26 / 9 / 2015 11.21am
Our September OD Superstar is Kash Haroon, organisational development manager at Central Manchester Hospitals Foundation Trust. As an OD team, they are working to deliver leading edge interventions across a range of objectives which include culture change, transformation, workforce development and leadership development.
Kash has worked in organisational development for over 14 years having graduated with an MSc in Human and Organisational Development from the University of Manchester. He also has a chemistry degree which he believes helps him deal with survey and pulse check statistics. His journey to OD involved experience as a student sabbatical officer, international volunteer, media executive, retail and local government OD practitioner among other things.
1. How would you describe your role in the organisation?
"My role is that of thinker, coach, collaborator, persuader, enabler, change facilitator, supporter (and sometimes provider) of new ideas."
2. What does OD mean to you?
"Bringing humanity and kindness back into the workplace – didn’t Mee Yan say that? Enabling each person to have a sense of purpose, to learn something new and perform at the best of their abilities in the delivery of care to patients."
3. What OD projects are you most proud of?
- Introduction of a coaching based appraisal method across the trust to get the best out of our staff.
- Improving our staff reward and recognition scheme 'We’re Proud of You'.
- Development of the trust’s Values and Behaviours programme.
- Carrying out an organisational cultural diagnostic as part of the staff friends and family test.
4. What would you like to learn more about?
"I’m interested in how teams work and what can really make a team 'tick' and perform at the higher level. I’d like to learn more about human system dynamics/complexity theory and apply some of the learning into practice."
5. Who inspires you most?
"I’m inspired by the people around me:
6. What’s your one 'must read' book, article or website on OD?
- our staff and the great work that they do sometimes against all the odds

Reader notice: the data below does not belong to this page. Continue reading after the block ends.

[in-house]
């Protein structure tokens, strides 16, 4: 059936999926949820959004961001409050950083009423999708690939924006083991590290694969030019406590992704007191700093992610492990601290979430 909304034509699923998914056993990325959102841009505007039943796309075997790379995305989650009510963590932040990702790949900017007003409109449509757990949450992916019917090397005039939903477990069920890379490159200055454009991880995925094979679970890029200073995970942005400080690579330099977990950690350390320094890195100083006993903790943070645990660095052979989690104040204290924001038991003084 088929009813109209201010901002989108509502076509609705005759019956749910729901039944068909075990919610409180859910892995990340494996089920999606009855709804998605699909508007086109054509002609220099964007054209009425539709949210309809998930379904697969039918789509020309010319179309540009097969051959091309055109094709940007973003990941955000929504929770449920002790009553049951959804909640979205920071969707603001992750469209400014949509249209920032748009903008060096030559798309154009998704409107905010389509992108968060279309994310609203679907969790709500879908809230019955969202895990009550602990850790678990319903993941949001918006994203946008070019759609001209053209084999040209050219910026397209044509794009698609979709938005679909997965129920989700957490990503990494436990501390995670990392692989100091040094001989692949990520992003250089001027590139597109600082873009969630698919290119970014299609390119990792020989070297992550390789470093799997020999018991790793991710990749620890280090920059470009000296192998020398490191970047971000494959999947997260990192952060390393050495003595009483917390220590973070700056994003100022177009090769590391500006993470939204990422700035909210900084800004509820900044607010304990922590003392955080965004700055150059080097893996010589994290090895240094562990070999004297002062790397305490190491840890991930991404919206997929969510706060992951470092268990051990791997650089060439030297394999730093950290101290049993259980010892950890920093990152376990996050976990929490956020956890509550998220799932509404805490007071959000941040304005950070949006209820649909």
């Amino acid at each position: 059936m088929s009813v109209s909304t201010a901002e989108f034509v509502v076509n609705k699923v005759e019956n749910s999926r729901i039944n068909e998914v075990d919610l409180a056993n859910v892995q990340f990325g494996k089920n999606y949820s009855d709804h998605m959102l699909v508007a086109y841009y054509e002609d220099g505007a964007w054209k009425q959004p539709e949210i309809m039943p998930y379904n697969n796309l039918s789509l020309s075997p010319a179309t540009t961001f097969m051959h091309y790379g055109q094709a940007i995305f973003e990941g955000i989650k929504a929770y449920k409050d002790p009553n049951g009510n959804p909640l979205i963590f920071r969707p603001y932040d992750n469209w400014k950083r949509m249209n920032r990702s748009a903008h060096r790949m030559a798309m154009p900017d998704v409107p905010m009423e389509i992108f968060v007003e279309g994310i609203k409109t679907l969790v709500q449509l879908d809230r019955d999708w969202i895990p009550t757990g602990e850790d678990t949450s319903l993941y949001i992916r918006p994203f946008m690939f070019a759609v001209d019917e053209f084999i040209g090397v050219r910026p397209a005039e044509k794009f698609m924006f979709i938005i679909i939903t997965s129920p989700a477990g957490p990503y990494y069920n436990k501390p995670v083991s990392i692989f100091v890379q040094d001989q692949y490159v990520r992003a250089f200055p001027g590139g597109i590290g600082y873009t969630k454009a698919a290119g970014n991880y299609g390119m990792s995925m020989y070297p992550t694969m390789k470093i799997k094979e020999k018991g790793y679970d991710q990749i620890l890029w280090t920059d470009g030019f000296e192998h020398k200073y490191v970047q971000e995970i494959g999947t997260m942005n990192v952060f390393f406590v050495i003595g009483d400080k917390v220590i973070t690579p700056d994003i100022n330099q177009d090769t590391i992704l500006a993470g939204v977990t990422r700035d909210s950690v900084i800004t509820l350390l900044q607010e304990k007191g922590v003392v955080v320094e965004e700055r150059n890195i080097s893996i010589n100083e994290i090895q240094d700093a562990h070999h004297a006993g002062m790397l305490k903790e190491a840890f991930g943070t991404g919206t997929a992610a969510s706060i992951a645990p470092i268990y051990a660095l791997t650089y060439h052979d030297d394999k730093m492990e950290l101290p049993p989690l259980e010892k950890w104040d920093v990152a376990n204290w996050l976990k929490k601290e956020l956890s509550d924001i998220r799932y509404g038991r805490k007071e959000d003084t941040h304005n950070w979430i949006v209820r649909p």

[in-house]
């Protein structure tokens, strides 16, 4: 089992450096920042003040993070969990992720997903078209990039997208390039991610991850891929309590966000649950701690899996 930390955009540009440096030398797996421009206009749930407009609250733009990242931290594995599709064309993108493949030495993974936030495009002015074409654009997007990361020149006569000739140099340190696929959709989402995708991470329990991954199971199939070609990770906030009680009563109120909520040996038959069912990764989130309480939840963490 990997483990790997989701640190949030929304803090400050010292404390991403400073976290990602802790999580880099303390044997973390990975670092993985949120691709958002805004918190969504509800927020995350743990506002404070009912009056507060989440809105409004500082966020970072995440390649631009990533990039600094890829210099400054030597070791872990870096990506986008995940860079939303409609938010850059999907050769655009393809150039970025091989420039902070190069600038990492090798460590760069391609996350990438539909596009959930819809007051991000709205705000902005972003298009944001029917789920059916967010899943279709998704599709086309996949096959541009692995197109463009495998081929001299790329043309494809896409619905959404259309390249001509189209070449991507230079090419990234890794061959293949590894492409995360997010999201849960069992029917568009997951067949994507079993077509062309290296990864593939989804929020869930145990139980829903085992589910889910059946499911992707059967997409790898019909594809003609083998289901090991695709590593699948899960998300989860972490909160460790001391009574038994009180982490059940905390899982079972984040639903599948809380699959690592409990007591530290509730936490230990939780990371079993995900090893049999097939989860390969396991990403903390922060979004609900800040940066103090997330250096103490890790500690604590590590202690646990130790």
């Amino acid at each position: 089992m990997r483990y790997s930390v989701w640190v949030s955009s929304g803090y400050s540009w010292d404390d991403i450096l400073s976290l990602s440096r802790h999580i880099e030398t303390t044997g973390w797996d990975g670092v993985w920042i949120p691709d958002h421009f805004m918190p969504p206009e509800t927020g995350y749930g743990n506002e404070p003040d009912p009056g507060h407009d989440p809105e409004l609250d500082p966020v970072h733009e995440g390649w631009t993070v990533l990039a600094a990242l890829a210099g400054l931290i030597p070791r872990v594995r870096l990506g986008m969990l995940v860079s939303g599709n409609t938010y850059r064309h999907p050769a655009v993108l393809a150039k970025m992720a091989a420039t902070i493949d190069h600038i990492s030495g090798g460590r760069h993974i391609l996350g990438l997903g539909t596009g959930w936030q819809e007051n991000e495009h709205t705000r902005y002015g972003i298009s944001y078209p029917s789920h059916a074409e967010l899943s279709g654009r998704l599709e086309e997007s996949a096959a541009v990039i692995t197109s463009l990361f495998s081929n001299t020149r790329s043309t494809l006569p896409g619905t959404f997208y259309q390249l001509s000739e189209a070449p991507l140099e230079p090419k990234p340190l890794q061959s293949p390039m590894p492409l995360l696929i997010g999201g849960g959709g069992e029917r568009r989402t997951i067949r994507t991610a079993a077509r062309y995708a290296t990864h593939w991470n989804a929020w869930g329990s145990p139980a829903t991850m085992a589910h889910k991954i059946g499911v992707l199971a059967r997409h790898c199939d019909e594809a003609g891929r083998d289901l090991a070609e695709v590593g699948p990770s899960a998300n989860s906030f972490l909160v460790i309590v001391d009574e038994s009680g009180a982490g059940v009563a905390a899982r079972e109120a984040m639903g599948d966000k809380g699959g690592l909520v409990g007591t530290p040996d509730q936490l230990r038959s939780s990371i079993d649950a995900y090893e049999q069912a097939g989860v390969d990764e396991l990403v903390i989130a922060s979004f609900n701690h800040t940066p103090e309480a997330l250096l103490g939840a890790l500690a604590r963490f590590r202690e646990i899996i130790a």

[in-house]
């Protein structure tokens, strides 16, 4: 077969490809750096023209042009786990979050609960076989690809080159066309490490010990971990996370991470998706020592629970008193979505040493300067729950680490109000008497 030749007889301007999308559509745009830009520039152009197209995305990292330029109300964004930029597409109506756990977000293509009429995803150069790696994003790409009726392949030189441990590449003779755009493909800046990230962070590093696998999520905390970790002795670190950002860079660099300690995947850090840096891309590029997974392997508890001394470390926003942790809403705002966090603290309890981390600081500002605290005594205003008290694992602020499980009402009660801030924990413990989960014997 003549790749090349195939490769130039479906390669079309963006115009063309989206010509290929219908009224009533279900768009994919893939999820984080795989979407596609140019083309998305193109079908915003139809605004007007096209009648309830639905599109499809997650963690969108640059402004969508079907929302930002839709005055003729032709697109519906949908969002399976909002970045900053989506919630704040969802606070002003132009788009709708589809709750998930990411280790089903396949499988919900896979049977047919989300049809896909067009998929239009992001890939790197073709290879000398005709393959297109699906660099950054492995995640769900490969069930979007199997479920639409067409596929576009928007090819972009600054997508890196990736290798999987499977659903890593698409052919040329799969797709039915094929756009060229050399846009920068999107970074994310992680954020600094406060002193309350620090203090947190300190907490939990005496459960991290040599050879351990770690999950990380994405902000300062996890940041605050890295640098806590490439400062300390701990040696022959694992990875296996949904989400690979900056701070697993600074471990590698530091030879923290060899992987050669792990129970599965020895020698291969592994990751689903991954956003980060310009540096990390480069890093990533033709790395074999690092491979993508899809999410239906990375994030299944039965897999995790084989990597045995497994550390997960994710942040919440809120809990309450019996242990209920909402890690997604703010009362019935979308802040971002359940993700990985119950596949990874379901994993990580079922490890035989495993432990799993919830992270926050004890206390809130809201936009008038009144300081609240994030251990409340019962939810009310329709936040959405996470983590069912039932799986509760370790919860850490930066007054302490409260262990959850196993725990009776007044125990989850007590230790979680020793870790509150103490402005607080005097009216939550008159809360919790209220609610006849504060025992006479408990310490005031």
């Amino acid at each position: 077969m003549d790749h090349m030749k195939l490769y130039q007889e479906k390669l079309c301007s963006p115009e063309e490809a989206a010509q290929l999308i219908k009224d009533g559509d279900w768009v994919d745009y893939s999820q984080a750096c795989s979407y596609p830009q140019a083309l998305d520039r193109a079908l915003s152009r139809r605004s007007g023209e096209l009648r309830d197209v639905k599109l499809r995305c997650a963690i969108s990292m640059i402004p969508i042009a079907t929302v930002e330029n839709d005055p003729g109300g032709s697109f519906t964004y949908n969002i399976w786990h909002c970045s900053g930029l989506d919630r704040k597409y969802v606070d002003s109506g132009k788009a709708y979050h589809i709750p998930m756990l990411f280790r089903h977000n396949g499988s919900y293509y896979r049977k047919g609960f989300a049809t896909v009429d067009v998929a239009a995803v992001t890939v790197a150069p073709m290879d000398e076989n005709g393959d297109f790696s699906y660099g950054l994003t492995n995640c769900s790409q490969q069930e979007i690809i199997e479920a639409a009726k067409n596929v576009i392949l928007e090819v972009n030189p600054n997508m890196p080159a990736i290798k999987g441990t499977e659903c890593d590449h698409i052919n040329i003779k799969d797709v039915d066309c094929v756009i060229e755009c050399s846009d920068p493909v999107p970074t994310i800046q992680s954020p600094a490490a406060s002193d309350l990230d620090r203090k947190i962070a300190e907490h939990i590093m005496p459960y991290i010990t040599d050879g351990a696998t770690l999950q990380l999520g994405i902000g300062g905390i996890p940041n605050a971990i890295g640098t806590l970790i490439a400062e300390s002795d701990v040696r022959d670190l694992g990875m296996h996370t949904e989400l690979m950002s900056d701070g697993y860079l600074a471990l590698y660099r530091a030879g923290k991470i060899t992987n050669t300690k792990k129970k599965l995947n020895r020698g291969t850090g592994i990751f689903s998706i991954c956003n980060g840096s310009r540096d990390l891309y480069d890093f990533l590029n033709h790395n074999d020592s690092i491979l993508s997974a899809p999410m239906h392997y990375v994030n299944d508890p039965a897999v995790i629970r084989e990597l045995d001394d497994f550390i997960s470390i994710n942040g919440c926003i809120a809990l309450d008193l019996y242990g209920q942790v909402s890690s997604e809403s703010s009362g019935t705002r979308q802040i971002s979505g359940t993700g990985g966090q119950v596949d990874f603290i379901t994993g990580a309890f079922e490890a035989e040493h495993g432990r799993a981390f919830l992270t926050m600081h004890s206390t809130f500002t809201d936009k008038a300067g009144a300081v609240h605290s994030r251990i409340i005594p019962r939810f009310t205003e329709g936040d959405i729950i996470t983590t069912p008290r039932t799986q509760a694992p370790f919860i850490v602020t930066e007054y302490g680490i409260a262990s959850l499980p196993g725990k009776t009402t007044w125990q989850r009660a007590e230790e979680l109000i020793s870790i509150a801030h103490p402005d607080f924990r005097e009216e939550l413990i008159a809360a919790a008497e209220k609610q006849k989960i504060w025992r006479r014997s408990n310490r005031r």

- my team and colleagues that I work with – they constantly challenge my thinking and there’s never a dull moment
- my family and friends – multiple languages, ages and cultures colliding. it’s the laboratory for my cultural thinking brain.
7. What would you like to achieve in 2015?
"I want to be able to share success stories across the organisation and provide some balance to some of the negative press that the NHS gets. We’ve already made a start on this as we recently held a staff Equality and Diversity Conference where diversity stories were the focus. I’m also sharing stories from our reward and recognition scheme to support a positive, people focused culture. "
8. What would your motto be?
9. What advice would you give to a budding OD professional?
- The best way to find yourself is to lose yourself in the service of others – Mahatma Gandhi
- Never doubt that a small group of thoughtful, committed citizens can change the world; indeed it’s the only thing that ever has – M. Mead
- Do the best you can and never give up trying!
OD is very much a way of being and looking at the world around you. Culture is all around us so be prepared to observe, ask questions and understand what make things the way they are. Where relevant, be the mirror and help others see what you see. Also make learning a habit - but developing your passion is also important – if something switches you on, pay attention to it and understand why.
10. What is your favourite sandwich?
There’s an amazing little place called Rusholme Chippy – not far from the hospital where I work. I’ve been going there since I was a student fresher. They do a wonderful kebab sandwich called the 'Kobeda' which is made from scratch – even the bread is baked fresh. I think if you google it, I’ve even left a review!